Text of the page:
Re-Animator (Blu-ray)

Starring Jeffrey Combs, Bruce Abbott, Barbara Crampton, David Gale

Directed by Stuart Gordon

Distributed by Arrow Video


Somehow, someway, Stuart Gordon’s Lovecraftian splatter classic, Re-Animator (1985), managed to elude me throughout the entirety of my VHS renting glory days until 1999, when a friend popped in the old Elite DVD. I was blown away. I liken the experience to the first time I saw Evil Dead II: Dead by Dawn (1987) in 1993, when Siskel & Ebert selected it as their Video Pick of the Week and I raced down to Wherehouse and had it in my VCR within the hour. Very few horror-comedies seamlessly blend the two and, most importantly, deliver on the promise of both laughs and terror. Re-Animator is not only a gore-ified classic of the practical FX era, but the gallows humor – nearly all of which comes courtesy of Jeffrey Combs – works so well because it is ridiculous but delivered with conviction. But this is not news. You’d be hard pressed to find many horror fans that haven’t seen the film at least once. And many of them are likely to own some version on home video. So, here come Arrow Video with yet another lavish presentation… but is it worth your money, again? Indeed.

After “giving life” to his old mentor Hans Gruber (Al Berry) in Switzerland, Herbert West (Jeffrey Combs) heads to America to begin a promising medical education at Miskatonic University. There, he is given a tour by Dean Halsey (Robert Sampson) and introduced to prominent research professor Dr. Hill (David Gale) and fellow student Dan Cain (Bruce Abbott), with whom he bunks when a room opens in Cain’s house. West has trouble fitting in on campus, mainly due to his disdain for Dr. Hill’s “plagiarized” work that is derivative of Dr. Gruber’s research, and because Hill believes in “irreversible” brain death.

West, as viewers learn after the infamous “cat dead, details later” scene, has been developing his own proprietary formula that can cheat death, bringing the deceased back to life. But birth is painful; the results of his “success stories” often bring about more harm than good. Cain finds himself swept up in West’s grand vision but Dean Halsey won’t hear any of it, effectively expelling the two from medical school. While this is devastating for Cain, West sees it as a mere bump in the road, but these two should have quit while they were behind because their next foray into re-animation ushers in grave results.

Gordon’s film perfectly weaves together not only horror and comedy, but memorable characters, a chilling New England atmosphere, practical gore FX nasty enough to earn an “X” rating, and a controversial score that, while unquestionably aped from Psycho (1960), manages to complement and define this picture, too. Weird. There isn’t a weak link in any department. Jeffrey Combs, who had made his horror film debut only two years prior, delivers a career-defining performance as West, one of horror’s most ambivalent and captivating characters. Bruce Abbott delivers as the straight man med student who just wants to pass his classes, impress the Dean… and bang his daughter. And Crampton, as that daughter, began her career as a leading lady of horror who was always willing to drop her top right here in 1985. Finally, all the credit in the world goes to David Gale, who spends nearly half the film playing a rape-y head and it apparently cost him a marriage. The writing gives these characters depth and makes them relatable as humans with a goal; the development each experiences makes the substance of the script just as rich as the piles of flesh & bone.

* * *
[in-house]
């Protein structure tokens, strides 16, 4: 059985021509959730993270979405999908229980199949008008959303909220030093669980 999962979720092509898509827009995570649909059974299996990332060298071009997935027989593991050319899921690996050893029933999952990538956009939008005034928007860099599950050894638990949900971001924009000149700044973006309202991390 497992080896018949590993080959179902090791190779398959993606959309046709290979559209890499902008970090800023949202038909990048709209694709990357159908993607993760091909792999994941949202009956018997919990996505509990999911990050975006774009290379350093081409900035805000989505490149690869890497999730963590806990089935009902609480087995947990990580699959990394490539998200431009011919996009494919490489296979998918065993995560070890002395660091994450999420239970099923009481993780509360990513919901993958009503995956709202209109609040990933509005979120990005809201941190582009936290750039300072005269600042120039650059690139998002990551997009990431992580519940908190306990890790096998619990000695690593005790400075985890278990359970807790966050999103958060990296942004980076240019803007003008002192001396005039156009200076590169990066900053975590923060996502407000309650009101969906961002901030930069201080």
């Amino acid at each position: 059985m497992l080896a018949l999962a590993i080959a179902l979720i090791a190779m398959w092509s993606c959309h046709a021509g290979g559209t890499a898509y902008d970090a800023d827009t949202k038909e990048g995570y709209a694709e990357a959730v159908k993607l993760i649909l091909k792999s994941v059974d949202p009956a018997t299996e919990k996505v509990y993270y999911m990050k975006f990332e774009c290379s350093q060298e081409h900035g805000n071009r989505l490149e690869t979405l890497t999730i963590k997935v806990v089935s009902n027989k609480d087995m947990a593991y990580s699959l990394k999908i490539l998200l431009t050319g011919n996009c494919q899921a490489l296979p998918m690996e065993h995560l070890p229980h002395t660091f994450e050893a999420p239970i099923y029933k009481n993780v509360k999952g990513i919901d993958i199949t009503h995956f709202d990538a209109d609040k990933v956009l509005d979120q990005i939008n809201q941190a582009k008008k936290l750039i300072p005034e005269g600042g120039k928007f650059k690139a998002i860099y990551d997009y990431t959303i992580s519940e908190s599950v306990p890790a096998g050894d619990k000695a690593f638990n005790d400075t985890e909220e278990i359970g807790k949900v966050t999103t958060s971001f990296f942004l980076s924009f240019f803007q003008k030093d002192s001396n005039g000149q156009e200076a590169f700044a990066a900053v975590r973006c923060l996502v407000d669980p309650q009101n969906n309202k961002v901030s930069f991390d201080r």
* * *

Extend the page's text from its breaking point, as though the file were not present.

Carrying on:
Fans have had the option of two cuts of Re-Animator on home video for years: an unrated version, running 86 minutes, or an R-rated version, running 93 minutes. The main difference between the two being the unrated version is lean and mean, cutting down character moments in favor of a blood-soaked viewing experience. The R-rated version removes some of the most graphic FX work and adds in wonderful character extensions, such as Dr. Hill’s ability to use mind control. And if you were as much of a fan as I am, you probably alternated between both cuts because each had its merits. If only a cut with all that footage together existed…

And now it does. In 2013, an integral cut was put together, bringing the unrated and R-rated scenes together for a 105-minute feature. It has been available in Europe for a few years and now Arrow Video is finally bringing that cut to American shores. And personally, it truly is the best of both worlds. The extra character bits don’t slow the pacing of the film at all; if anything, as a viewer I feel more invested because so many attributes are fleshed out. And with all the gore intact none of the impact of those grotesque scenes is lost. Some may still prefer the breakneck pacing of the unrated cut, but for me, as a fan who enjoys spending time with these characters, the integral cut is my go-to from here on out.